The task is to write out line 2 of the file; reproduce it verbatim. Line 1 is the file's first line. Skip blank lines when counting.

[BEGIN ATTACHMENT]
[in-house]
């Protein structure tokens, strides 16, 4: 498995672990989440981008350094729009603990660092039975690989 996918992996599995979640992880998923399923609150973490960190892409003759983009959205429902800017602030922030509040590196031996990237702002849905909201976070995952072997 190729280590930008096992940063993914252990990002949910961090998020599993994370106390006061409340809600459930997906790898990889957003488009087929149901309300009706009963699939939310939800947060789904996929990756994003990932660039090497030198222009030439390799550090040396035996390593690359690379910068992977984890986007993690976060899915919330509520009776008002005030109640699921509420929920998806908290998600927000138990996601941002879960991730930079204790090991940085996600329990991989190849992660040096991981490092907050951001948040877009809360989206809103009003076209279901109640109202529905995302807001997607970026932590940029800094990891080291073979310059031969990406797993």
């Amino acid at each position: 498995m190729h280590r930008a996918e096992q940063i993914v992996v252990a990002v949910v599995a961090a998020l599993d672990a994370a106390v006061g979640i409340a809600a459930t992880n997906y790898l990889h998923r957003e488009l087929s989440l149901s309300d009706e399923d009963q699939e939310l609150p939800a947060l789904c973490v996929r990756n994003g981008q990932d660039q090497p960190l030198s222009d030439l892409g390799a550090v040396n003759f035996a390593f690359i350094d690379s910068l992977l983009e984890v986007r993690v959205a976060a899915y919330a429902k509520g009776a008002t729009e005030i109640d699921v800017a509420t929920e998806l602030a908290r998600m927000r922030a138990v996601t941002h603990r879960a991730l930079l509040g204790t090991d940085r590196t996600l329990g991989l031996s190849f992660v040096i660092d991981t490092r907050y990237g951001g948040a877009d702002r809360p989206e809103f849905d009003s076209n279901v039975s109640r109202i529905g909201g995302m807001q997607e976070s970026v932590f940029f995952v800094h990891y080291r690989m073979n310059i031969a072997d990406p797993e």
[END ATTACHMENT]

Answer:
């Protein structure tokens, strides 16, 4: 498995672990989440981008350094729009603990660092039975690989 996918992996599995979640992880998923399923609150973490960190892409003759983009959205429902800017602030922030509040590196031996990237702002849905909201976070995952072997 190729280590930008096992940063993914252990990002949910961090998020599993994370106390006061409340809600459930997906790898990889957003488009087929149901309300009706009963699939939310939800947060789904996929990756994003990932660039090497030198222009030439390799550090040396035996390593690359690379910068992977984890986007993690976060899915919330509520009776008002005030109640699921509420929920998806908290998600927000138990996601941002879960991730930079204790090991940085996600329990991989190849992660040096991981490092907050951001948040877009809360989206809103009003076209279901109640109202529905995302807001997607970026932590940029800094990891080291073979310059031969990406797993």